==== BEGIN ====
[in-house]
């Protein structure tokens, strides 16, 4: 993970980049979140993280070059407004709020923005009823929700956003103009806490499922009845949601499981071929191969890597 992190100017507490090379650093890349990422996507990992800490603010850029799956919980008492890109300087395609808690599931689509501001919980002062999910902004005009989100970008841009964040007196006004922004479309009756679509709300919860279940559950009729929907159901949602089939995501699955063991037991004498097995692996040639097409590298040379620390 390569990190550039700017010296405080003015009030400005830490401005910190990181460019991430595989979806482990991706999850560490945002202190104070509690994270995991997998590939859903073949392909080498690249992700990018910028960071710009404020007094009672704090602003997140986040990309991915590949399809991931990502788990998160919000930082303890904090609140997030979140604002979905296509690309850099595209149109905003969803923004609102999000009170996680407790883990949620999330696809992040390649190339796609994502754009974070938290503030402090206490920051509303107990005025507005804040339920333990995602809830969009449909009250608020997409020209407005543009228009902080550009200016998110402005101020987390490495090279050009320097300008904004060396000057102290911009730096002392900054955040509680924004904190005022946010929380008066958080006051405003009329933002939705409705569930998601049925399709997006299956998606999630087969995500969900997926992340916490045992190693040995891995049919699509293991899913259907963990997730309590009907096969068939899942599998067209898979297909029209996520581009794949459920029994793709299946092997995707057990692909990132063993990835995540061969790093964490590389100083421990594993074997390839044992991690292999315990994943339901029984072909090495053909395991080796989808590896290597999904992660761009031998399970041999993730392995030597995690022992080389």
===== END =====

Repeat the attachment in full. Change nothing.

[in-house]
């Protein structure tokens, strides 16, 4: 993970980049979140993280070059407004709020923005009823929700956003103009806490499922009845949601499981071929191969890597 992190100017507490090379650093890349990422996507990992800490603010850029799956919980008492890109300087395609808690599931689509501001919980002062999910902004005009989100970008841009964040007196006004922004479309009756679509709300919860279940559950009729929907159901949602089939995501699955063991037991004498097995692996040639097409590298040379620390 390569990190550039700017010296405080003015009030400005830490401005910190990181460019991430595989979806482990991706999850560490945002202190104070509690994270995991997998590939859903073949392909080498690249992700990018910028960071710009404020007094009672704090602003997140986040990309991915590949399809991931990502788990998160919000930082303890904090609140997030979140604002979905296509690309850099595209149109905003969803923004609102999000009170996680407790883990949620999330696809992040390649190339796609994502754009974070938290503030402090206490920051509303107990005025507005804040339920333990995602809830969009449909009250608020997409020209407005543009228009902080550009200016998110402005101020987390490495090279050009320097300008904004060396000057102290911009730096002392900054955040509680924004904190005022946010929380008066958080006051405003009329933002939705409705569930998601049925399709997006299956998606999630087969995500969900997926992340916490045992190693040995891995049919699509293991899913259907963990997730309590009907096969068939899942599998067209898979297909029209996520581009794949459920029994793709299946092997995707057990692909990132063993990835995540061969790093964490590389100083421990594993074997390839044992991690292999315990994943339901029984072909090495053909395991080796989808590896290597999904992660761009031998399970041999993730392995030597995690022992080389």